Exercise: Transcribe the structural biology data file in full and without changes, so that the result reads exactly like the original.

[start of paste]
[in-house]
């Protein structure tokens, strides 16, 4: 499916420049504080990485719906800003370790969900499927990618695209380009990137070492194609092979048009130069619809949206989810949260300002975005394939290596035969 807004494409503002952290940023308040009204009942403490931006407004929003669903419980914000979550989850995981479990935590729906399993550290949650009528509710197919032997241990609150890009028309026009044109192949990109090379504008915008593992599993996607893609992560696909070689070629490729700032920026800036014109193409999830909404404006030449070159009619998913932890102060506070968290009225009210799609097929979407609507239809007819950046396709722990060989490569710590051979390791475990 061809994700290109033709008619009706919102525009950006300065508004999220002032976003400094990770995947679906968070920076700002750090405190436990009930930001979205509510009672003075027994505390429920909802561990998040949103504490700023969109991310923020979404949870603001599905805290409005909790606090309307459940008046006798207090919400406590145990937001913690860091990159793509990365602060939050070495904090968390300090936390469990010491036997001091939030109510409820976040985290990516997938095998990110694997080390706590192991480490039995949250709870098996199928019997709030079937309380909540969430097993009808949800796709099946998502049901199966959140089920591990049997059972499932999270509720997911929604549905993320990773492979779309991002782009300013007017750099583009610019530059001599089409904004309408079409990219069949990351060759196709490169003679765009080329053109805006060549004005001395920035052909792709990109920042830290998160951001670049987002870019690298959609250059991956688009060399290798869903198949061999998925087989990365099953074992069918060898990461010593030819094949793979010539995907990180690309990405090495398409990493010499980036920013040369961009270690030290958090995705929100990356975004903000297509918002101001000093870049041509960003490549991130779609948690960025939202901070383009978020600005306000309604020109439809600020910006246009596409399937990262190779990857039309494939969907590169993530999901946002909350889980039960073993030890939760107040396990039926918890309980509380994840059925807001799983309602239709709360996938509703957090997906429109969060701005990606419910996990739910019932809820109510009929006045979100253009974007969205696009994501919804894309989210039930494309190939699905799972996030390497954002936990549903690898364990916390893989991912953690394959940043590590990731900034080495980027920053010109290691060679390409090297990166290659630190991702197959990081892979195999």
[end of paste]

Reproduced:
[in-house]
């Protein structure tokens, strides 16, 4: 499916420049504080990485719906800003370790969900499927990618695209380009990137070492194609092979048009130069619809949206989810949260300002975005394939290596035969 807004494409503002952290940023308040009204009942403490931006407004929003669903419980914000979550989850995981479990935590729906399993550290949650009528509710197919032997241990609150890009028309026009044109192949990109090379504008915008593992599993996607893609992560696909070689070629490729700032920026800036014109193409999830909404404006030449070159009619998913932890102060506070968290009225009210799609097929979407609507239809007819950046396709722990060989490569710590051979390791475990 061809994700290109033709008619009706919102525009950006300065508004999220002032976003400094990770995947679906968070920076700002750090405190436990009930930001979205509510009672003075027994505390429920909802561990998040949103504490700023969109991310923020979404949870603001599905805290409005909790606090309307459940008046006798207090919400406590145990937001913690860091990159793509990365602060939050070495904090968390300090936390469990010491036997001091939030109510409820976040985290990516997938095998990110694997080390706590192991480490039995949250709870098996199928019997709030079937309380909540969430097993009808949800796709099946998502049901199966959140089920591990049997059972499932999270509720997911929604549905993320990773492979779309991002782009300013007017750099583009610019530059001599089409904004309408079409990219069949990351060759196709490169003679765009080329053109805006060549004005001395920035052909792709990109920042830290998160951001670049987002870019690298959609250059991956688009060399290798869903198949061999998925087989990365099953074992069918060898990461010593030819094949793979010539995907990180690309990405090495398409990493010499980036920013040369961009270690030290958090995705929100990356975004903000297509918002101001000093870049041509960003490549991130779609948690960025939202901070383009978020600005306000309604020109439809600020910006246009596409399937990262190779990857039309494939969907590169993530999901946002909350889980039960073993030890939760107040396990039926918890309980509380994840059925807001799983309602239709709360996938509703957090997906429109969060701005990606419910996990739910019932809820109510009929006045979100253009974007969205696009994501919804894309989210039930494309190939699905799972996030390497954002936990549903690898364990916390893989991912953690394959940043590590990731900034080495980027920053010109290691060679390409090297990166290659630190991702197959990081892979195999």